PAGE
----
Resources for Educators who are recruiting and enrolling students from China in the USA.
Published On: Wed, Feb 24th, 2016

For Religious-based Private Schools Chinese Students are a Blessing!

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I attended a recruiting conference last December and noticed the increasing numbers of private religious-based schools participating and meeting agents. After reading an article from Foreign Policy, my observations were validated. http://foreignpolicy.com/2016/02/08/chinese-students-are-flooding-u-s-christian-high-schools-new-data/

Chinese view high school abroad as a desirable alternative to secondary schools at home, which focus largely on test preparation for their extremely competitive gaokao, the Chinese college entrance examination. These families also place a high value on a U.S. education and credentials or college degree (although that is now in question as more Chinese graduates are going home without fulfilling OPT). They feel that if their child attends a secondary school in the U.S., the chances to get admitted to a top U.S> university will increase.

But U.S. public schools impose tight restrictions on foreign student enrollment, limiting it in most cases to a one-year exchange (however, that varies by district); that means most Chinese parents looking to enroll their children in a U.S. high school must look to private institutions. Most of these private institutions are faith-based high schools, who after 2008 recession. have seen a drastic decline in domestic student enrollment and have started recruiting worldwide.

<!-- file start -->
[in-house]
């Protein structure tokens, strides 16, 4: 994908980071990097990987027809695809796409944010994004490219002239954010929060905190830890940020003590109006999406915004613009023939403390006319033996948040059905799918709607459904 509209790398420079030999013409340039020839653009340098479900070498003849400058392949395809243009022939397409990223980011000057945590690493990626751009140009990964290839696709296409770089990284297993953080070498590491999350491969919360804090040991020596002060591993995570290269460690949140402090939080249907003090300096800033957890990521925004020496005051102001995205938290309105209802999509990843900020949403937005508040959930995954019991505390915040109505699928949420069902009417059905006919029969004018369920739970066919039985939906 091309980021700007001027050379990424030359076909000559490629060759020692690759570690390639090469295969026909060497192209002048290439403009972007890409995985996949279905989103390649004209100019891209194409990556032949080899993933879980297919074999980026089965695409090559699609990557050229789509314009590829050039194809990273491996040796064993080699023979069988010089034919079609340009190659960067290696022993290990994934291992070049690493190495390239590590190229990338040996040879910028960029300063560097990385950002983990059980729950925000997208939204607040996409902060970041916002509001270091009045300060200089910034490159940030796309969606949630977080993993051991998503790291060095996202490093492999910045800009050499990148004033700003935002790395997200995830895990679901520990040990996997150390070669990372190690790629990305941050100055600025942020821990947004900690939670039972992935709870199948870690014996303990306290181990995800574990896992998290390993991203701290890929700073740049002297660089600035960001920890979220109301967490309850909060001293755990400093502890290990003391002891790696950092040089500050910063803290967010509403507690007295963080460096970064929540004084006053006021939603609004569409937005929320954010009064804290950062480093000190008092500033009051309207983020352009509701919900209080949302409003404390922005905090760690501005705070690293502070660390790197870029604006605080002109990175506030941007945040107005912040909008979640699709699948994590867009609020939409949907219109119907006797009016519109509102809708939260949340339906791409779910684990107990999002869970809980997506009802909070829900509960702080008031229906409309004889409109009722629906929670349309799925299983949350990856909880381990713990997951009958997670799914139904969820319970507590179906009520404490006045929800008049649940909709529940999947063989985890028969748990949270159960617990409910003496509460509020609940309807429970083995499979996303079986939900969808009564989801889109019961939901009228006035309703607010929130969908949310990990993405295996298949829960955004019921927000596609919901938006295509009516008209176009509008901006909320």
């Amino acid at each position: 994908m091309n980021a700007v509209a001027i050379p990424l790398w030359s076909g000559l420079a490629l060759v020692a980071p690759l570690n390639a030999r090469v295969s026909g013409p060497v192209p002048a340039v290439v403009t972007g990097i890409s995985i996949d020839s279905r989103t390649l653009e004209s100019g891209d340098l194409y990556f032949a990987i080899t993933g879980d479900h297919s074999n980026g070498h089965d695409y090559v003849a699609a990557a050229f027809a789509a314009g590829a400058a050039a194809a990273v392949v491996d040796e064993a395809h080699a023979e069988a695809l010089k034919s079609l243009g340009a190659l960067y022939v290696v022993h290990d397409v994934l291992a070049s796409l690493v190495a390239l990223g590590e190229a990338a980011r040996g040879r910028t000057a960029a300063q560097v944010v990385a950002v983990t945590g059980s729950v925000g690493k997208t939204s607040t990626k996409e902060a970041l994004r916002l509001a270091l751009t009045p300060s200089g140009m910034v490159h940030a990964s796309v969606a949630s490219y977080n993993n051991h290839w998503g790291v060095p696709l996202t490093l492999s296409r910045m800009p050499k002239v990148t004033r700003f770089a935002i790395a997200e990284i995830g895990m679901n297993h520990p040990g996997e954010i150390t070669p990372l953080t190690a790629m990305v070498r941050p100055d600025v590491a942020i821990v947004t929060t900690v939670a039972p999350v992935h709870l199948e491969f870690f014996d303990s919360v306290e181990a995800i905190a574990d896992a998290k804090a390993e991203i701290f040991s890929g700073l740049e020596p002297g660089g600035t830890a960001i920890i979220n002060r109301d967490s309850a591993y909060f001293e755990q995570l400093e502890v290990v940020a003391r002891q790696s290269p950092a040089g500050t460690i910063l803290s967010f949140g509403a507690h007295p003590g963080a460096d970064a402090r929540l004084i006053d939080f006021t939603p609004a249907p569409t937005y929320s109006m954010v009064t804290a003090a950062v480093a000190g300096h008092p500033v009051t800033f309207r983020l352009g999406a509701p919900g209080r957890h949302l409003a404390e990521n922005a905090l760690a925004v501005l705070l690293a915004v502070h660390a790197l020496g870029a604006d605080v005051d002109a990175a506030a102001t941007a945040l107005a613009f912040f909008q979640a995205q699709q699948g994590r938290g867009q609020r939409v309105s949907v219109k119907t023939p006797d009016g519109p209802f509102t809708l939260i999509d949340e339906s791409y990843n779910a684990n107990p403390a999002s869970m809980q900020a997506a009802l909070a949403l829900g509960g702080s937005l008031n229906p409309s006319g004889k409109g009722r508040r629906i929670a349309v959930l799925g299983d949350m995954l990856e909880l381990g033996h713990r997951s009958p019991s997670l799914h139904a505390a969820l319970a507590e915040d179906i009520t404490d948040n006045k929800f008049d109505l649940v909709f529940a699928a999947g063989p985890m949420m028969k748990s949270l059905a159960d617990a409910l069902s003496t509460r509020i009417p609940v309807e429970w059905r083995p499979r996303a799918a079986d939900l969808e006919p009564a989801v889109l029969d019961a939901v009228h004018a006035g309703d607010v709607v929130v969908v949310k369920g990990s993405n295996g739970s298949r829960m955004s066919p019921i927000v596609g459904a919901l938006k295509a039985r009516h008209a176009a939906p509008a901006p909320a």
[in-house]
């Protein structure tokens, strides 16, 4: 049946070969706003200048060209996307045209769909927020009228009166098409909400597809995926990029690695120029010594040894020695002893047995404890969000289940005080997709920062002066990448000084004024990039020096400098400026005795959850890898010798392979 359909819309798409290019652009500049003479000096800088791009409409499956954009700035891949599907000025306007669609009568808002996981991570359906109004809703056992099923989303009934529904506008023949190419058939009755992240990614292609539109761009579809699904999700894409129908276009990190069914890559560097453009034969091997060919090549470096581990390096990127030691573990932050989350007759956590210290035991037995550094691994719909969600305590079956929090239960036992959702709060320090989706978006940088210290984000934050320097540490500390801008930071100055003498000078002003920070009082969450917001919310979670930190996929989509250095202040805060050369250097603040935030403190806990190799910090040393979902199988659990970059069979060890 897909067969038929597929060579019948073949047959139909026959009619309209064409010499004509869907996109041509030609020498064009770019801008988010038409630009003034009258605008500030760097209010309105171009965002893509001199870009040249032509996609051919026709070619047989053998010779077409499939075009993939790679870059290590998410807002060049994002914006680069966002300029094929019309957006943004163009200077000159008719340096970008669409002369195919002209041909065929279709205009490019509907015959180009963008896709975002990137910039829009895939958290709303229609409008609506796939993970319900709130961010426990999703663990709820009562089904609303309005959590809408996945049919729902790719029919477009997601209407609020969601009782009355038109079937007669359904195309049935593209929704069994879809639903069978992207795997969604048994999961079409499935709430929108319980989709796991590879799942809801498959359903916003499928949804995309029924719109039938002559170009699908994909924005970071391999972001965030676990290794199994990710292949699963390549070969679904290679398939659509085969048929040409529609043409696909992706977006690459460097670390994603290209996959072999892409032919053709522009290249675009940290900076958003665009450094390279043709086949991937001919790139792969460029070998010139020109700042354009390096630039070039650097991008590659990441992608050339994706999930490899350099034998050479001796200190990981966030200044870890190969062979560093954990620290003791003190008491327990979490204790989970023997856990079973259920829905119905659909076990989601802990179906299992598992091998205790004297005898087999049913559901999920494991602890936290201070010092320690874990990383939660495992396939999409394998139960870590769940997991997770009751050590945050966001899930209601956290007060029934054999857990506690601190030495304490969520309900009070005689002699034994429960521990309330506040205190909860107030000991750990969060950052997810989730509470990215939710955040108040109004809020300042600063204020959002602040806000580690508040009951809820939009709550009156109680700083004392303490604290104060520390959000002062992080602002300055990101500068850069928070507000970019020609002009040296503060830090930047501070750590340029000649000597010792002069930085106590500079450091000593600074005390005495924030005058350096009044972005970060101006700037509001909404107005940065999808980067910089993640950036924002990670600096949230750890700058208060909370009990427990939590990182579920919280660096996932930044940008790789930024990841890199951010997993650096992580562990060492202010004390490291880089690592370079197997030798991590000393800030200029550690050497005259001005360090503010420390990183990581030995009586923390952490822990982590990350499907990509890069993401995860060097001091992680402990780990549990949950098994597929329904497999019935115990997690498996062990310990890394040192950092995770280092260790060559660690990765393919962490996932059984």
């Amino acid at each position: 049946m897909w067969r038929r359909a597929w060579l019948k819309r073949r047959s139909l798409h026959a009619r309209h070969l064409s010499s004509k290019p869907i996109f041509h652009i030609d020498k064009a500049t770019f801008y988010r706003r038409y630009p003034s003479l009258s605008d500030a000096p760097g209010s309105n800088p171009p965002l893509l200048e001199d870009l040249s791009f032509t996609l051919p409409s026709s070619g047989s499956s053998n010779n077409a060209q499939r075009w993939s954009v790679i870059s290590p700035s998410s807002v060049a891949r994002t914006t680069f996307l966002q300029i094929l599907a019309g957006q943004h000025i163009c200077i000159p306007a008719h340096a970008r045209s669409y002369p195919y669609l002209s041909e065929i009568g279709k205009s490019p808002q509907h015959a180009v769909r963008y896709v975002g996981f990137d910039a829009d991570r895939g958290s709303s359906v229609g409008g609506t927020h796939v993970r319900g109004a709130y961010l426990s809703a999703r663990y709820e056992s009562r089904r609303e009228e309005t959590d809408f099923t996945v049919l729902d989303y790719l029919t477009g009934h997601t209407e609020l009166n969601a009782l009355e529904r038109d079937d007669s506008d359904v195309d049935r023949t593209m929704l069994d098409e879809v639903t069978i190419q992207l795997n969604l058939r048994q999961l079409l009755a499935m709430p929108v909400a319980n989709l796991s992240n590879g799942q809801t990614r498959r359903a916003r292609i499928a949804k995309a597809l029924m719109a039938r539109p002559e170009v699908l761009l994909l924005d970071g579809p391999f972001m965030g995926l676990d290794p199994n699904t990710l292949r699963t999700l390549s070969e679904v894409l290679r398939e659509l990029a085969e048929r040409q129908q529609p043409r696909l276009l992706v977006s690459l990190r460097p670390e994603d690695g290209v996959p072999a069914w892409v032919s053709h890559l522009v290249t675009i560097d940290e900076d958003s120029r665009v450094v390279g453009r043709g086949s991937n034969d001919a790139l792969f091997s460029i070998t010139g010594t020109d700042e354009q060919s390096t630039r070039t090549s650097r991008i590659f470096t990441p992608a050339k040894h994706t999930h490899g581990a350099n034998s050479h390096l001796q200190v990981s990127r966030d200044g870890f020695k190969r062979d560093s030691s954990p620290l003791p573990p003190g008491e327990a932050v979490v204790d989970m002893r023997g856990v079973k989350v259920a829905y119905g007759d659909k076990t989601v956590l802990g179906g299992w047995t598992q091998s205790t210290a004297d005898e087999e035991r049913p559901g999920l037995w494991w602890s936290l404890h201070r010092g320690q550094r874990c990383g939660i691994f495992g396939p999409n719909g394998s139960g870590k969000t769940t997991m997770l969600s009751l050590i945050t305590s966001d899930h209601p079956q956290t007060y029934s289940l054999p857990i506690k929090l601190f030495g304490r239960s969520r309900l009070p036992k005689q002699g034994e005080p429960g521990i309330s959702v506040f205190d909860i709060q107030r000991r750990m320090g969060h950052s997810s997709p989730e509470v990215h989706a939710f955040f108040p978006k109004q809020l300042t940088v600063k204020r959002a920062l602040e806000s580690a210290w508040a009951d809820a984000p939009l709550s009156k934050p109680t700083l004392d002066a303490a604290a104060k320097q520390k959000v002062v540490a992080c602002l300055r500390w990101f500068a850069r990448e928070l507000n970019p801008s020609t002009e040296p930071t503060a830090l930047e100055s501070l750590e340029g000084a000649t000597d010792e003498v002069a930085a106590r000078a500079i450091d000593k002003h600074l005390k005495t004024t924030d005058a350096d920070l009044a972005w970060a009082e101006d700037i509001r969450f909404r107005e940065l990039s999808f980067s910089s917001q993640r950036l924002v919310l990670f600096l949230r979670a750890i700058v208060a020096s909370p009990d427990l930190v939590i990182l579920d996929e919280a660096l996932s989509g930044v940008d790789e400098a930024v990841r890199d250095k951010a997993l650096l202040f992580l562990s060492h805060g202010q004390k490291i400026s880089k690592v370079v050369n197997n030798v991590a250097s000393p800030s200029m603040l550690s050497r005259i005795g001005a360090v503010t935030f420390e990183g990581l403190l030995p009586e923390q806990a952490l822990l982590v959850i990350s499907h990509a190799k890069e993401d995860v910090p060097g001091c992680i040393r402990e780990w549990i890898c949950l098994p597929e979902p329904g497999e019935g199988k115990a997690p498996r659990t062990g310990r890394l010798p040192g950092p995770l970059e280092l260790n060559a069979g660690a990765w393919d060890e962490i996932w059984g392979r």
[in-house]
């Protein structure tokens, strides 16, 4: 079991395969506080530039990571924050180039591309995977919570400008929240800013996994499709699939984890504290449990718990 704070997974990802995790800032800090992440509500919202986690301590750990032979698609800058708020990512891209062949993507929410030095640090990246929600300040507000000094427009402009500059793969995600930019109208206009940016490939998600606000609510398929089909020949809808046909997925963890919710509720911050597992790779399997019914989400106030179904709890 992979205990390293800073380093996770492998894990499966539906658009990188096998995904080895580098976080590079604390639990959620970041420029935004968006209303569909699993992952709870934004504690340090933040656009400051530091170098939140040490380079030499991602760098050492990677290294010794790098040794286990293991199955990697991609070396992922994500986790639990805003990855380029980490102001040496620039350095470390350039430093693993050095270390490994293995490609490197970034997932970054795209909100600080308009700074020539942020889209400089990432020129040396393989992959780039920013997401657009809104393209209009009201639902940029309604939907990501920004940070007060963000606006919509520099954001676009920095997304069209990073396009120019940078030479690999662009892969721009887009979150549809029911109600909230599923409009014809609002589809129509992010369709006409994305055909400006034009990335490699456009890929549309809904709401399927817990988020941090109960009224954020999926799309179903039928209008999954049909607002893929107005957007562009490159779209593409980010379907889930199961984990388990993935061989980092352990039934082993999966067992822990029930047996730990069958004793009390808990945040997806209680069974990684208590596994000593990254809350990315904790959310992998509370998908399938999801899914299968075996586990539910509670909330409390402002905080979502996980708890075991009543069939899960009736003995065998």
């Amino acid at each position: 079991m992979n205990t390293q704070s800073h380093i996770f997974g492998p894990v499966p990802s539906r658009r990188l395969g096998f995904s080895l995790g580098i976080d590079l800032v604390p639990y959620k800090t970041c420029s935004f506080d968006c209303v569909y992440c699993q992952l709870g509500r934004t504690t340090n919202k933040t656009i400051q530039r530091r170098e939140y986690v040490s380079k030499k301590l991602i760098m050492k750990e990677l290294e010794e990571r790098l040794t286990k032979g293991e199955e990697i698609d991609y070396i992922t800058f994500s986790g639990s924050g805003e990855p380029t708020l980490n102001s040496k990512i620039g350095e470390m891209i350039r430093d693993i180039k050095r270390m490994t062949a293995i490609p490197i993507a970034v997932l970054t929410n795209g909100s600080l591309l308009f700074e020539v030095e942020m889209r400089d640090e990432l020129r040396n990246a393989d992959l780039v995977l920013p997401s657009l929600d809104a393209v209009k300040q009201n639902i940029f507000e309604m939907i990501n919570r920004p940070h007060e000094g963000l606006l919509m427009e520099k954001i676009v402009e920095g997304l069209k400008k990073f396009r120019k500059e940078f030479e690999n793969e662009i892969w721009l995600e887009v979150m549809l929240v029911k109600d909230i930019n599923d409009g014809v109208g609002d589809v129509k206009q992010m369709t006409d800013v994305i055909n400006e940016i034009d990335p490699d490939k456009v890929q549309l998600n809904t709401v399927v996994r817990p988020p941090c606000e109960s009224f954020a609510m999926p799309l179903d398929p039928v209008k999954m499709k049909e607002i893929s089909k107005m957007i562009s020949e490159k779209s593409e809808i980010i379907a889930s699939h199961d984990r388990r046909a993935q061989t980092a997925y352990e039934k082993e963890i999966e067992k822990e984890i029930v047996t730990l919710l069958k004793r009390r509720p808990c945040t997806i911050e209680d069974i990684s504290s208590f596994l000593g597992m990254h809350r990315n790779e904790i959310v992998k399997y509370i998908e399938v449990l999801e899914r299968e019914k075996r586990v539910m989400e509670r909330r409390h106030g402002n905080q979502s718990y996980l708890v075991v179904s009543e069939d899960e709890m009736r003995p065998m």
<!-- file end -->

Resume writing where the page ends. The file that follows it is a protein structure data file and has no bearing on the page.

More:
The irony is that religion is not widely promoted or practiced in China which means that most of the Chinese students will come with no knowledge of Christianity or Catholicism. The parents do not seem to mind that their child has to learn theology (most schools will explain that their religious studies class is just another history class). The competition amongst private schools to market to this audience is growing as well. I noticed that most of the private schools will have a separate page for international students which have photos of other international students (mostly Chinese), college prep focused and no mention of faith.

What will be interesting is to see if the enrollment will change now that China’s economy is slowing down. How will our private schools convey the message of value and college preparation differently to distinguish themselves from each other to maintain their enrollment marketshare? Will more schools like the ones I work with in the Bay Area offer their students more intercultural competency classes and support to keep them happy and stay ahead of competition? The schools who really do help students with college applications and integration will stay ahead and keep their students coming!

Irene Tieh
USA College Connection
Find out more about my work with Bay Area high schools and my Catholic schoolintercultural communication classes by emailing irene@askucc.com

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